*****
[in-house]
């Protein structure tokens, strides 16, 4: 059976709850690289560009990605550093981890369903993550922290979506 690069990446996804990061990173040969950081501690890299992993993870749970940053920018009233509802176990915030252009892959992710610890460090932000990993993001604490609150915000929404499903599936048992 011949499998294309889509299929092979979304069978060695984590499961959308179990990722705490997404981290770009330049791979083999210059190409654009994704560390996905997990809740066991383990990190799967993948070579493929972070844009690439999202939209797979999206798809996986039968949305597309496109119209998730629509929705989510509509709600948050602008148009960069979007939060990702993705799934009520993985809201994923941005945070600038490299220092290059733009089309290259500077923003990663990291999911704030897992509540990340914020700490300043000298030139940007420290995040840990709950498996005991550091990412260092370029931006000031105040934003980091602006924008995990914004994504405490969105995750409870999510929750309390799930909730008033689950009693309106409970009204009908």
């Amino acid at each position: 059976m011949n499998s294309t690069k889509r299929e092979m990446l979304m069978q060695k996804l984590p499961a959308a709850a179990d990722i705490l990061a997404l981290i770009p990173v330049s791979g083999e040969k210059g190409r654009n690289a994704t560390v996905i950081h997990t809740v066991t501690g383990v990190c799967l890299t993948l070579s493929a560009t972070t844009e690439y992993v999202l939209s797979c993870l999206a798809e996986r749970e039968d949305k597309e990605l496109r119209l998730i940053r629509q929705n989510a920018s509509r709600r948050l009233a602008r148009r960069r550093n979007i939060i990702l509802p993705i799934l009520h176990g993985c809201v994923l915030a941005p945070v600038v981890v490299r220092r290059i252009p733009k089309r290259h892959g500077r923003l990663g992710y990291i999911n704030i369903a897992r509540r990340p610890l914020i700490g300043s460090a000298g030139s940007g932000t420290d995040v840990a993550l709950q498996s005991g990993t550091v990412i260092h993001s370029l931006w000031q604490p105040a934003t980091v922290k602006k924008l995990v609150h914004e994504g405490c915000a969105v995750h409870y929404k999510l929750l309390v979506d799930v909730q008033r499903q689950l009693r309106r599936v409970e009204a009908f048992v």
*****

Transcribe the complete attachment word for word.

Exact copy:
[in-house]
């Protein structure tokens, strides 16, 4: 059976709850690289560009990605550093981890369903993550922290979506 690069990446996804990061990173040969950081501690890299992993993870749970940053920018009233509802176990915030252009892959992710610890460090932000990993993001604490609150915000929404499903599936048992 011949499998294309889509299929092979979304069978060695984590499961959308179990990722705490997404981290770009330049791979083999210059190409654009994704560390996905997990809740066991383990990190799967993948070579493929972070844009690439999202939209797979999206798809996986039968949305597309496109119209998730629509929705989510509509709600948050602008148009960069979007939060990702993705799934009520993985809201994923941005945070600038490299220092290059733009089309290259500077923003990663990291999911704030897992509540990340914020700490300043000298030139940007420290995040840990709950498996005991550091990412260092370029931006000031105040934003980091602006924008995990914004994504405490969105995750409870999510929750309390799930909730008033689950009693309106409970009204009908």
């Amino acid at each position: 059976m011949n499998s294309t690069k889509r299929e092979m990446l979304m069978q060695k996804l984590p499961a959308a709850a179990d990722i705490l990061a997404l981290i770009p990173v330049s791979g083999e040969k210059g190409r654009n690289a994704t560390v996905i950081h997990t809740v066991t501690g383990v990190c799967l890299t993948l070579s493929a560009t972070t844009e690439y992993v999202l939209s797979c993870l999206a798809e996986r749970e039968d949305k597309e990605l496109r119209l998730i940053r629509q929705n989510a920018s509509r709600r948050l009233a602008r148009r960069r550093n979007i939060i990702l509802p993705i799934l009520h176990g993985c809201v994923l915030a941005p945070v600038v981890v490299r220092r290059i252009p733009k089309r290259h892959g500077r923003l990663g992710y990291i999911n704030i369903a897992r509540r990340p610890l914020i700490g300043s460090a000298g030139s940007g932000t420290d995040v840990a993550l709950q498996s005991g990993t550091v990412i260092h993001s370029l931006w000031q604490p105040a934003t980091v922290k602006k924008l995990v609150h914004e994504g405490c915000a969105v995750h409870y929404k999510l929750l309390v979506d799930v909730q008033r499903q689950l009693r309106r599936v409970e009204a009908f048992v």